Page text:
Shoff: ‘Good jobs, good schools’

Published 11:27 am Friday, August 10, 2012

Albert Lean David Shoff is running a third time for the 3rd District Freeborn County Board of Commissioners seat. -- Sarah Stultz/Albert Lea Tribune

With a wife and a 1-year-old son, Albert Lean David Shoff has set out to make Freeborn County a better place to live.

Running for the office of 3rd District commissioner, Shoff, 48, will face off against incumbent Commissioner Jim Nelson, 61, a farmer and trucker, and Ron Steckman, 71, former president of Freeborn-Mower Cooperative Services, on Tuesday in the primary election.

Only two candidates will move forward to the Nov. 6 general election.

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“I want to see the opportunity to raise my son in this town,” said Shoff, who owns a hotel management company.

He said what has prompted him to run for office is seeing projections for the county. According to Shoff, who is running for the seat for his third time, the county has lost population every decade since the 1980s. On top of that, the available workforce is on the decline for people under age 65, and the poverty level is rising.

“What we really need in this town is good jobs and good schools,” Shoff said. “Even our schools are struggling.”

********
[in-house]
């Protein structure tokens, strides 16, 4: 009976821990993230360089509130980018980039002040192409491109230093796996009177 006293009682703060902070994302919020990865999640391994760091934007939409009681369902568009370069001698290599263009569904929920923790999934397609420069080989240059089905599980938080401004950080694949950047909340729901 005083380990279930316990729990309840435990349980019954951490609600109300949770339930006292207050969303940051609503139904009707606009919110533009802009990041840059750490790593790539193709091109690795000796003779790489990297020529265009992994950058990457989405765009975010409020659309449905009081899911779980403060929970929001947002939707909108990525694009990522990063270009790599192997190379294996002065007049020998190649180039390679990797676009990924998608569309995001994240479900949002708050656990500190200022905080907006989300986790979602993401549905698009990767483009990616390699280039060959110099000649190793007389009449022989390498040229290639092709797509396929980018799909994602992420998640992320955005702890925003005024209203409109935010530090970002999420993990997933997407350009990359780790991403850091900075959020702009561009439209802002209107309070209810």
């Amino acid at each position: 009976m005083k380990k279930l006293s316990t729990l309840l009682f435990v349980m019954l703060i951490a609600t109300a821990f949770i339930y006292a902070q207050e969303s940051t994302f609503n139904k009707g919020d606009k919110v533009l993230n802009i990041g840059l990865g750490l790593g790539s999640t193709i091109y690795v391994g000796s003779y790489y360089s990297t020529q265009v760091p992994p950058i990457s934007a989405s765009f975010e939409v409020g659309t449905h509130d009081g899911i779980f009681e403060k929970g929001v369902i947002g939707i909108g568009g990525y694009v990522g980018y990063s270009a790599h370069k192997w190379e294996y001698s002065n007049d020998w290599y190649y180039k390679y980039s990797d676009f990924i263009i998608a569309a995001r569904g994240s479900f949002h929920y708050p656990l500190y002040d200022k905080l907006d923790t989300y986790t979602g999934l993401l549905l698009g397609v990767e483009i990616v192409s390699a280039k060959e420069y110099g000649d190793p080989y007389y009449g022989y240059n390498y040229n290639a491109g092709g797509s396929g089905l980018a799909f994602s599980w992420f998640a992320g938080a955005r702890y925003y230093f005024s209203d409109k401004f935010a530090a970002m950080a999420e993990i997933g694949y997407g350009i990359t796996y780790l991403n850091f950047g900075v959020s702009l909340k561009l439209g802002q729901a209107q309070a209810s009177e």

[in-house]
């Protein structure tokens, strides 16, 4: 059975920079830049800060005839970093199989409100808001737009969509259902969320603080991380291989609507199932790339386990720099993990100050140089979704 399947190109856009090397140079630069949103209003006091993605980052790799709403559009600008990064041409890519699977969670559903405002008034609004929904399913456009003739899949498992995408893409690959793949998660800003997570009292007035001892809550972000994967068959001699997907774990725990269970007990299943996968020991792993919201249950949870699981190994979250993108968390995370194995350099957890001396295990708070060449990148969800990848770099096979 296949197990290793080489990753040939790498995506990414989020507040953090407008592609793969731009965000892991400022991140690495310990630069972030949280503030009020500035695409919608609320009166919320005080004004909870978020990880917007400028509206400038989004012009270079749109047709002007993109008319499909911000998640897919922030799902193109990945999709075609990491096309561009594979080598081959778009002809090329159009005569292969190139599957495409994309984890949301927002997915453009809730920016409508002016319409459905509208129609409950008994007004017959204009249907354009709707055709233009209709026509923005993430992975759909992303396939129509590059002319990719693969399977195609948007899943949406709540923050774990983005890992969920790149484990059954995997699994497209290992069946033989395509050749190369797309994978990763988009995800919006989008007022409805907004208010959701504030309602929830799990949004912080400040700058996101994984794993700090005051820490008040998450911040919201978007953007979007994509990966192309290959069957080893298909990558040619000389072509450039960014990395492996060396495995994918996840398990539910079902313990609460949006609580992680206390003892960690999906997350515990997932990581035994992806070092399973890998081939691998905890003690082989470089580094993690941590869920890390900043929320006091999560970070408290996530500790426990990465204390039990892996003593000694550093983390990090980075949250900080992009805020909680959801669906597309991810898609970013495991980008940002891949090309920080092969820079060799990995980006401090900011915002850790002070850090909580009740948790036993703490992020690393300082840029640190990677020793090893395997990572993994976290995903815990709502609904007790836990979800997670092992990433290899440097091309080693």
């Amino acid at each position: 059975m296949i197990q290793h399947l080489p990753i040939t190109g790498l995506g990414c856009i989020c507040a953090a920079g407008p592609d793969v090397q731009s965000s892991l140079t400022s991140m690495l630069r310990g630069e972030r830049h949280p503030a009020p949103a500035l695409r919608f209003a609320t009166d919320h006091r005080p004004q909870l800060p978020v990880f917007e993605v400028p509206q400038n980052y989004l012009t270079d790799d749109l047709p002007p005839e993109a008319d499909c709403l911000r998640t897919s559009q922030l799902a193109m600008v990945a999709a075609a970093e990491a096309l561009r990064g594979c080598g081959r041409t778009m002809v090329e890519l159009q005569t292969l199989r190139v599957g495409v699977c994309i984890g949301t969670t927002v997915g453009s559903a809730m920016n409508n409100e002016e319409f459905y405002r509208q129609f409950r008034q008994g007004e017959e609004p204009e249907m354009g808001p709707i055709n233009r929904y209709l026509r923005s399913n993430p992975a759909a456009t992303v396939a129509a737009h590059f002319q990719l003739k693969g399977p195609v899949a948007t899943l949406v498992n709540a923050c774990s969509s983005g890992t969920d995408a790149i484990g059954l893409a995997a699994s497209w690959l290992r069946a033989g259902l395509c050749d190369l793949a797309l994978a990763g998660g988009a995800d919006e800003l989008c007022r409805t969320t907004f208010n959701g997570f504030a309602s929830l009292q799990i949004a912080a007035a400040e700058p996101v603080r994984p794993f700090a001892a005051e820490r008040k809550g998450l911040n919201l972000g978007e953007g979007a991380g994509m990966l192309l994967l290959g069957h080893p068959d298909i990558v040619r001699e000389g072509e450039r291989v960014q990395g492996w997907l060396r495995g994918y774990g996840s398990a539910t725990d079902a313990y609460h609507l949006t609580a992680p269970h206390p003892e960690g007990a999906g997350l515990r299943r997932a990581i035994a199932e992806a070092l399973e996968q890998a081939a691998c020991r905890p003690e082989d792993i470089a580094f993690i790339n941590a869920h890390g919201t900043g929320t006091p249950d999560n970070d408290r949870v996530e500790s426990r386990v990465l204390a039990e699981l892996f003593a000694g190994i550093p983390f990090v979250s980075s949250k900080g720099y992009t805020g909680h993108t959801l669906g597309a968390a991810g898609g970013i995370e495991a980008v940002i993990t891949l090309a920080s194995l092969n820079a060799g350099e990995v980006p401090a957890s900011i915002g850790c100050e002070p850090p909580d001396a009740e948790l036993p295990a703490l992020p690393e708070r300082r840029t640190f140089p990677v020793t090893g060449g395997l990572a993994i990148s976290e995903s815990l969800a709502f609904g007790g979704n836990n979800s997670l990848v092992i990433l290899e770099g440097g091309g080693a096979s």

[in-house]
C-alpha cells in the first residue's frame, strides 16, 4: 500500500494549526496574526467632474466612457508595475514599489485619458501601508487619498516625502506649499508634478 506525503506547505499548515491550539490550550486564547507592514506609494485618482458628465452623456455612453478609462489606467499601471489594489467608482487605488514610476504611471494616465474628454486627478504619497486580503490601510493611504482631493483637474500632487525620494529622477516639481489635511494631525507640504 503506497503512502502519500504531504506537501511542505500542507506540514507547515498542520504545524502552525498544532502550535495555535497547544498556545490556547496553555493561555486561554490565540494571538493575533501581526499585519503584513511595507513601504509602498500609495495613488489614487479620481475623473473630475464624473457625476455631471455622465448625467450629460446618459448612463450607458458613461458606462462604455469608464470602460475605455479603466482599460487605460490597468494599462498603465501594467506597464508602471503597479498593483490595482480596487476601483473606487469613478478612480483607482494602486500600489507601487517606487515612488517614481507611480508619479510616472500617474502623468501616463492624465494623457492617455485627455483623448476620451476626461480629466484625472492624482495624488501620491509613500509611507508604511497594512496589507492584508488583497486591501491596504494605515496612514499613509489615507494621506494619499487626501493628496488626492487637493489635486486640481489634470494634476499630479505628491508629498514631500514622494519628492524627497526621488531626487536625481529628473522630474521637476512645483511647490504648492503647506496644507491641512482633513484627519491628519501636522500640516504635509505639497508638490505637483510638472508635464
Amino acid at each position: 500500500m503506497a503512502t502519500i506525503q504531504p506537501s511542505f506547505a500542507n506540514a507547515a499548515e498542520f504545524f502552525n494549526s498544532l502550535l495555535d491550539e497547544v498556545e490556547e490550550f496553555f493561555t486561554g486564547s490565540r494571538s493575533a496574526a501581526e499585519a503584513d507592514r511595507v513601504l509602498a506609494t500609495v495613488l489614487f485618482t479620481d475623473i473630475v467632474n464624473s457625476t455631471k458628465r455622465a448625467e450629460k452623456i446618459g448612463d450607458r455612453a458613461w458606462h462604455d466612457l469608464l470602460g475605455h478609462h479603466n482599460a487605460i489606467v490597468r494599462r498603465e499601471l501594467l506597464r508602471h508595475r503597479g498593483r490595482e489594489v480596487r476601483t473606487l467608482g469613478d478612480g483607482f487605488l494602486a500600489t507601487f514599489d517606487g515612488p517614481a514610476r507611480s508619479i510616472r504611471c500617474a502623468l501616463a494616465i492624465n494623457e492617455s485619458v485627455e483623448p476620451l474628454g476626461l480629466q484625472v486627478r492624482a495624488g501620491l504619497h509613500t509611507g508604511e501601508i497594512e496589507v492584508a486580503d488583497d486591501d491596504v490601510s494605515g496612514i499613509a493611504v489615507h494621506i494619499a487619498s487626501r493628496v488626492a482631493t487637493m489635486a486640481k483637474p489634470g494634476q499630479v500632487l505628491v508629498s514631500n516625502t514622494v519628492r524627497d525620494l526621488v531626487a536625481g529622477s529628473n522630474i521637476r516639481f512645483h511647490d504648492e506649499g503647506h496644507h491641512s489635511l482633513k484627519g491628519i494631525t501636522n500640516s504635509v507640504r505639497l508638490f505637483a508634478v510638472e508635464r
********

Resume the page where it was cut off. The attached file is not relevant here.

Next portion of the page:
He is in favor of forming a committee made up of city, county, chamber and school district representatives to discuss how to grow the county.

He said he would also like to see the issue of a human services collaborative come to the forefront.

Shoff noted he was against a proposed 12-county collaboration because of the control it would have given Olmsted County.

Instead, he thinks Freeborn County should work with some of other counties that opted out of the 12-county collaborative or others that surround Freeborn County.

“The human services budget is an area we need to be concerned about in the future,” Shoff said.

The candidate said he thinks the Bridge Avenue corridor project, which is being planned to replace the road and infrastructure, should take place soon.

“As this process unfolds we need to bring the stakeholders into what we’re going to do and how we intend to be moving forward,” he said. “At the end of the day, we need to have a project, and we need to get moving on it. Get this issue behind us.”

Shoff said he thinks the county is sitting in a better financial position today that it was when he ran for office four years ago. He said that can be attributed to the county administrator, but also to the county’s department heads.

He said he does not think it would be a conflict to be on the same board as his brother, Christopher Shoff.

“My brother represents a different district,” he said. “The needs of my district would be of paramount importance to me compared to the needs of my brother’s district.”